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Publication numberUS6982193 B2
Publication typeGrant
Application numberUS 10/841,670
Publication dateJan 3, 2006
Filing dateMay 10, 2004
Priority dateMay 10, 2004
Fee statusPaid
Also published asUS20050250257
Publication number10841670, 841670, US 6982193 B2, US 6982193B2, US-B2-6982193, US6982193 B2, US6982193B2
InventorsZia Hossain, Prasad Venkatraman
Original AssigneeSemiconductor Components Industries, L.L.C.
Export CitationBiBTeX, EndNote, RefMan
External Links: USPTO, USPTO Assignment, Espacenet
Method of forming a super-junction semiconductor device
US 6982193 B2
Abstract
In one embodiment, a transistor is formed to have alternating depletion and conduction regions that are formed by doping the depletion and conduction regions through an opening in a substrate of the transistor.
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Claims(20)
1. A method of forming a semiconductor device comprising:
providing a substrate of a first conductivity type;
forming a doped layer of the first conductivity type on at least a portion the substrate;
forming a first opening in the doped layer wherein the first opening has sidewalls;
doping a first region of the doped layer juxtaposed to at least a portion of the sidewalls of the first opening to form a first doped region along the sidewalls and extending into the doped layer leaving a first portion of the doped layer adjacent to the first doped region and distal from the first opening;
doping a second region of the doped layer between the first region and the sidewalls to form a second doped region along the sidewalls between a portion of the first doped region and the sidewalls wherein the second doped region has a conductivity that is opposite to a conductivity of the first doped region; and
forming a transistor on the substrate wherein the second doped region remains distinct from the first doped region.
2. The method of claim 1 wherein doping the first region of the doped layer juxtaposed to at least the portion of the sidewalls of the first opening includes forming a first doping material on a first portion of the sidewalls and driving dopants from the first doping material into the doped layer.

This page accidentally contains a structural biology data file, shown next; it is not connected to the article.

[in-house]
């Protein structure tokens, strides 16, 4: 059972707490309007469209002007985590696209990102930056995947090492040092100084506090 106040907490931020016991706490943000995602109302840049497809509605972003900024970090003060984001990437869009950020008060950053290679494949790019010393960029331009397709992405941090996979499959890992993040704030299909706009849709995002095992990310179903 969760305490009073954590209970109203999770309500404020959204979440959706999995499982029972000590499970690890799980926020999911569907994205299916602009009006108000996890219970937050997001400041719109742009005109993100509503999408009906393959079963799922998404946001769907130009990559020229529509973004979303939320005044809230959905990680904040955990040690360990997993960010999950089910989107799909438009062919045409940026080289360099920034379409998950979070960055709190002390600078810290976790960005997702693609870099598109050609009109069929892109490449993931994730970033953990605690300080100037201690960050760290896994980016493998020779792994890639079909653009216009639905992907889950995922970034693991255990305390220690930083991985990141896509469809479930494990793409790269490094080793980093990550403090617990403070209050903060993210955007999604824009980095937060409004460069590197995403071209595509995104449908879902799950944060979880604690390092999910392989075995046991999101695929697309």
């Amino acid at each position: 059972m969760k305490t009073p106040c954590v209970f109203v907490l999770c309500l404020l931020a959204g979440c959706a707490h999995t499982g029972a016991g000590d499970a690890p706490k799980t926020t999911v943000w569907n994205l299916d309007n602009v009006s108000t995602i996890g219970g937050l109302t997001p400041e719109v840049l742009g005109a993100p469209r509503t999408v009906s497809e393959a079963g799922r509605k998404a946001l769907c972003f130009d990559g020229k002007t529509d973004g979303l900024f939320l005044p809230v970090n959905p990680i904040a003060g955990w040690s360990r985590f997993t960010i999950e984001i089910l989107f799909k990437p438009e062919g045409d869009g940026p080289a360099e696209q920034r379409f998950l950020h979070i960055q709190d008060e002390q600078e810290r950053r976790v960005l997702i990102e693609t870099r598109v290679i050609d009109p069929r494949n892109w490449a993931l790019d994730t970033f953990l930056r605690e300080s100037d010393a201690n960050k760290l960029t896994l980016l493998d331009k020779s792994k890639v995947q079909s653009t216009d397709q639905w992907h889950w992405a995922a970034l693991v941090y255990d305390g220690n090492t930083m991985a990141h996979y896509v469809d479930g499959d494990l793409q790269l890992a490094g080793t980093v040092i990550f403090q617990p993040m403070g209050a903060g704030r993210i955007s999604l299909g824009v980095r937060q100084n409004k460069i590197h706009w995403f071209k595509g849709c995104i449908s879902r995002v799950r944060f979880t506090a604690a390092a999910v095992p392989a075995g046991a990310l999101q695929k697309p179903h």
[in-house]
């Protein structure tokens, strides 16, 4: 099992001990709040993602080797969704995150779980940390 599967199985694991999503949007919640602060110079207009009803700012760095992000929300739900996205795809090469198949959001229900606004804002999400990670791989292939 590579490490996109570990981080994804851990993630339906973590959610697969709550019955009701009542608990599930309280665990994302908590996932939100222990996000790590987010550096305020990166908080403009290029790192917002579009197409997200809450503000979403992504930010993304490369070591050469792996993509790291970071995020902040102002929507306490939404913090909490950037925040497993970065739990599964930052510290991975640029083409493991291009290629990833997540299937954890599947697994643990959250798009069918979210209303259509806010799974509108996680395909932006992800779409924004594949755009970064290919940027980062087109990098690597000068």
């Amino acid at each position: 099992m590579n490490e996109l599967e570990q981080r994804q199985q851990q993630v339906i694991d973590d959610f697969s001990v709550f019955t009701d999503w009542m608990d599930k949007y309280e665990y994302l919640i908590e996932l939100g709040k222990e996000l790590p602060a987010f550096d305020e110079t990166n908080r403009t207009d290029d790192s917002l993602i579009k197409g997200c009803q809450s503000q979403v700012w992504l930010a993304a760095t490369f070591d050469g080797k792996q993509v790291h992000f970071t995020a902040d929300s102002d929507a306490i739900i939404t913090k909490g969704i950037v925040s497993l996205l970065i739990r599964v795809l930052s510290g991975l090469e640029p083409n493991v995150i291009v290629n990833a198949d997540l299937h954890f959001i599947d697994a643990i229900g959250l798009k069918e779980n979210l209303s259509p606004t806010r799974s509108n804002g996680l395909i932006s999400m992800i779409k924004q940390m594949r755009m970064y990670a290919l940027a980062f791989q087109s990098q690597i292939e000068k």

3. The method of claim 2 wherein doping the second region of the doped layer between the first region and the sidewalls includes forming a second doping material on the first portion of the sidewalls.
4. The method of claim 3 wherein forming the first doping material on the first portion of the sidewalls and forming the second doping material on the first portion of the sidewalls includes implanting the first portion of the sidewalls through the first opening.
5. The method of claim 3 further including driving dopants from the second doping material into the first region.
6. The method of claim 3 wherein forming the first doping material on the first portion of the sidewalls and forming the second doping material on the first portion of the sidewalls includes forming a layer of doped material on the sidewalls of the first opening.
7. The method of claim 1 wherein forming the first opening in the doped layer includes forming the first opening through the doped layer and exposing a portion of a surface of the substrate.
8. The method of claim 1 further including forming a source of the semiconductor device overlying the first portion of the doped layer operable to form a current conduction path through the first doped region.
9. The method of claim 1 further including forming a body region in the first doped region and extending a first distance away from the first opening through the first doped region and into the first portion of the doped layer.
10. A method of forming a high breakdown voltage transistor comprising:
providing a semiconductor material of a first conductivity type;
forming a first opening in the semiconductor material including forming sidewalls of the first opening;
doping a first region of the semiconductor material through the first opening including doping the first region with the first conductivity type to form a first doped region of the first conductivity type along the sidewalls and extending into the semiconductor material and leaving a first portion of the semiconductor material that is adjacent to the first doped region and substantially parallel to and distal from the first opening;